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U.S. Tax Court: Summary judgment denied; “deposit method” for customer payment

U.S. Tax Court: Summary judgment denied; deposit method

The U.S. Tax Court today denied the IRS’s motion for summary judgment in a case concerning the taxpayer’s income tax liability for 2008. The Tax Court found “there exist genuine disputes of material fact” as to whether the taxpayer had adopted the deposit method of accounting with respect to one customer payment.

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The case is: Thrasys, Inc. v. Commissioner, T.C. Memo 2018-199 (December 4, 2018). Read the opinion [PDF 90 KB]

Summary

The taxpayer was in the business of developing and creating custom software. During 2008, the taxpayer received but did not report a $15 million payment from one customer. The taxpayer claimed that this payment was an advance payment, and that tax on this amount was properly deferred to 2009 under the “deferral method” of accounting permitted by Rev. Proc. 2004-34.

The IRS countered that the taxpayer could not use the deferral method of accounting because adopting that method would have been an impermissible change in its method of accounting, absent consent of the IRS Commissioner before changing the accounting method.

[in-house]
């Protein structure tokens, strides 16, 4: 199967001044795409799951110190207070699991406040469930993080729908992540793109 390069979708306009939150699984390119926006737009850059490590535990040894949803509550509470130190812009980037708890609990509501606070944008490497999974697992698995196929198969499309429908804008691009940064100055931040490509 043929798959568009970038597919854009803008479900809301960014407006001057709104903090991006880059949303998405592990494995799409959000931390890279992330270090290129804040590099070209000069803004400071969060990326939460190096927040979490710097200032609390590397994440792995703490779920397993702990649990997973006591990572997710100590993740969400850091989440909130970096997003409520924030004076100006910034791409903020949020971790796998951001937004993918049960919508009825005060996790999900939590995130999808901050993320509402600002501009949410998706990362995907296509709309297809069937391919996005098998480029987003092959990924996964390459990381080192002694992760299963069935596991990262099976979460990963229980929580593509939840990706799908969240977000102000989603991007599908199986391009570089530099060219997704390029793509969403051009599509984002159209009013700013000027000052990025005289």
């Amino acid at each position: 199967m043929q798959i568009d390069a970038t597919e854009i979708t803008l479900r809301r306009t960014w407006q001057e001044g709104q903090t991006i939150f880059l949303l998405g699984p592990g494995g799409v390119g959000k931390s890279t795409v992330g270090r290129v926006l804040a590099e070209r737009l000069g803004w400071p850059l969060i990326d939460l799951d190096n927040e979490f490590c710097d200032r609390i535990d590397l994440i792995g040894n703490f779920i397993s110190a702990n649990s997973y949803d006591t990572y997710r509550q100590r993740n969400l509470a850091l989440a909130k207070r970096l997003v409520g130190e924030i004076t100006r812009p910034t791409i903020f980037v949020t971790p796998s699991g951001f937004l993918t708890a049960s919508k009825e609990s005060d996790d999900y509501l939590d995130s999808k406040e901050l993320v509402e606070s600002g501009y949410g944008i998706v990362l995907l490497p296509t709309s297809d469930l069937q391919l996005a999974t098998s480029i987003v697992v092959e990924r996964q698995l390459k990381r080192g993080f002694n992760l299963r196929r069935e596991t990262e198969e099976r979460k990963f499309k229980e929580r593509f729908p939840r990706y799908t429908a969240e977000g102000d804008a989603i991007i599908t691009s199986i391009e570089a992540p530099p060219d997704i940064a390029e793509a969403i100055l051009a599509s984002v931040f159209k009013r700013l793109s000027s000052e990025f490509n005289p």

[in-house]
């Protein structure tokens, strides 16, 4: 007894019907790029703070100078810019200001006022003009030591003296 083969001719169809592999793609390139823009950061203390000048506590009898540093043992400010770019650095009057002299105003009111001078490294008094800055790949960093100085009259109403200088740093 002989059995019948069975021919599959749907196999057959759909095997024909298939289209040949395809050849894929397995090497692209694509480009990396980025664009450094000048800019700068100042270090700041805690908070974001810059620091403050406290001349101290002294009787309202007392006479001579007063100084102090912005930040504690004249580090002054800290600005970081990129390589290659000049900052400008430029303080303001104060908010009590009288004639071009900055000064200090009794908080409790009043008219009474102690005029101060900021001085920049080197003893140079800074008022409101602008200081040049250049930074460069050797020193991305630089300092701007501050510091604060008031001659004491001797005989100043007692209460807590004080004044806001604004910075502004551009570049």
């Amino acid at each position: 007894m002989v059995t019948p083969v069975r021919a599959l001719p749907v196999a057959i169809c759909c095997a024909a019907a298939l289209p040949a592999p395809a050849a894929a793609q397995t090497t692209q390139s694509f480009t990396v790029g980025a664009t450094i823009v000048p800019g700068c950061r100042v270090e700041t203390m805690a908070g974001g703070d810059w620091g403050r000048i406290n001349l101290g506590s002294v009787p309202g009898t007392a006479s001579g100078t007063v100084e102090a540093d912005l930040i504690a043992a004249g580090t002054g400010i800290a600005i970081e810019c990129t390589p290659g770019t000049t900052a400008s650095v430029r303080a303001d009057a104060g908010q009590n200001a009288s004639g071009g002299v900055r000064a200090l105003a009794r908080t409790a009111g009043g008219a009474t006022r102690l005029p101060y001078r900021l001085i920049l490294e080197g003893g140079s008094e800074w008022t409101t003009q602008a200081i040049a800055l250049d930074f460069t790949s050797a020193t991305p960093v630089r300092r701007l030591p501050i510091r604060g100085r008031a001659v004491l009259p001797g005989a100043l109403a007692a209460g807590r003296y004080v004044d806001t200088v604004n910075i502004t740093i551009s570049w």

The Tax Court, in denying the IRS’s motion for summary judgment, noted the following:

  • First, the taxpayer treated only one customer payment (the $15 million) as a “deposit” for book and federal income tax purposes. The Tax Court stated: “A question of a material fact exists as to whether [this] ‘deposit’ treatment displayed the consistency required to constitute a method of accounting on the basis of which [the taxpayer] ‘regularly compute[d] its income.’”
  • Second, a change in method of accounting does not include a change in treatment resulting from a change in underlying facts. Here, the taxpayer treated the $15 million differently because its independent auditor believed that this payment might have to be refunded to the customer and thus needed to be reflected on the taxpayer’s financial statement as a customer “deposit” offset with a deposit obligation. As the court noted, the taxpayer and its auditor “may reasonably have believed that treating the $15 million payment as a deposit was a required ‘change in treatment resulting from a change in underlying facts.’”

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